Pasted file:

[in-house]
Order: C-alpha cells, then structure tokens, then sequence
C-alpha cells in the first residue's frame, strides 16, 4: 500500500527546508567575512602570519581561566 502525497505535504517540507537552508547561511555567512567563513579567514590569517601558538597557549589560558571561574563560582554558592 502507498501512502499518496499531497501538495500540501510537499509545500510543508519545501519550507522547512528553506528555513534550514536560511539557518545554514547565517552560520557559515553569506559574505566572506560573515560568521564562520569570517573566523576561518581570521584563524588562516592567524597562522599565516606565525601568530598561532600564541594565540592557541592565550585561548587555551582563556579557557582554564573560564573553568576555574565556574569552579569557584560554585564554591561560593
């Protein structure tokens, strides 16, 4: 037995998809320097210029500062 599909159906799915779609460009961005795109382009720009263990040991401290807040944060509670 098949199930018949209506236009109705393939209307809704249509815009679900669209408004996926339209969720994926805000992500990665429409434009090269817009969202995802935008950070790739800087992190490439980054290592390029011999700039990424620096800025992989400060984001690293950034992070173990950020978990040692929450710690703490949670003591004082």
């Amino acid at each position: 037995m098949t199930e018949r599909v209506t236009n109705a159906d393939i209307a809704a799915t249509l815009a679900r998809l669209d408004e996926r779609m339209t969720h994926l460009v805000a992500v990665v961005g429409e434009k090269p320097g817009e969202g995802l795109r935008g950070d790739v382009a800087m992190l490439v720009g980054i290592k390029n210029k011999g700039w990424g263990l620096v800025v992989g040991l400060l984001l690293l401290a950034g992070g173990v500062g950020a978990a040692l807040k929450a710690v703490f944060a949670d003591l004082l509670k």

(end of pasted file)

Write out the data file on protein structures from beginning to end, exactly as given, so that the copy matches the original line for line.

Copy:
[in-house]
Order: C-alpha cells, then structure tokens, then sequence
C-alpha cells in the first residue's frame, strides 16, 4: 500500500527546508567575512602570519581561566 502525497505535504517540507537552508547561511555567512567563513579567514590569517601558538597557549589560558571561574563560582554558592 502507498501512502499518496499531497501538495500540501510537499509545500510543508519545501519550507522547512528553506528555513534550514536560511539557518545554514547565517552560520557559515553569506559574505566572506560573515560568521564562520569570517573566523576561518581570521584563524588562516592567524597562522599565516606565525601568530598561532600564541594565540592557541592565550585561548587555551582563556579557557582554564573560564573553568576555574565556574569552579569557584560554585564554591561560593
């Protein structure tokens, strides 16, 4: 037995998809320097210029500062 599909159906799915779609460009961005795109382009720009263990040991401290807040944060509670 098949199930018949209506236009109705393939209307809704249509815009679900669209408004996926339209969720994926805000992500990665429409434009090269817009969202995802935008950070790739800087992190490439980054290592390029011999700039990424620096800025992989400060984001690293950034992070173990950020978990040692929450710690703490949670003591004082």
């Amino acid at each position: 037995m098949t199930e018949r599909v209506t236009n109705a159906d393939i209307a809704a799915t249509l815009a679900r998809l669209d408004e996926r779609m339209t969720h994926l460009v805000a992500v990665v961005g429409e434009k090269p320097g817009e969202g995802l795109r935008g950070d790739v382009a800087m992190l490439v720009g980054i290592k390029n210029k011999g700039w990424g263990l620096v800025v992989g040991l400060l984001l690293l401290a950034g992070g173990v500062g950020a978990a040692l807040k929450a710690v703490f944060a949670d003591l004082l509670k």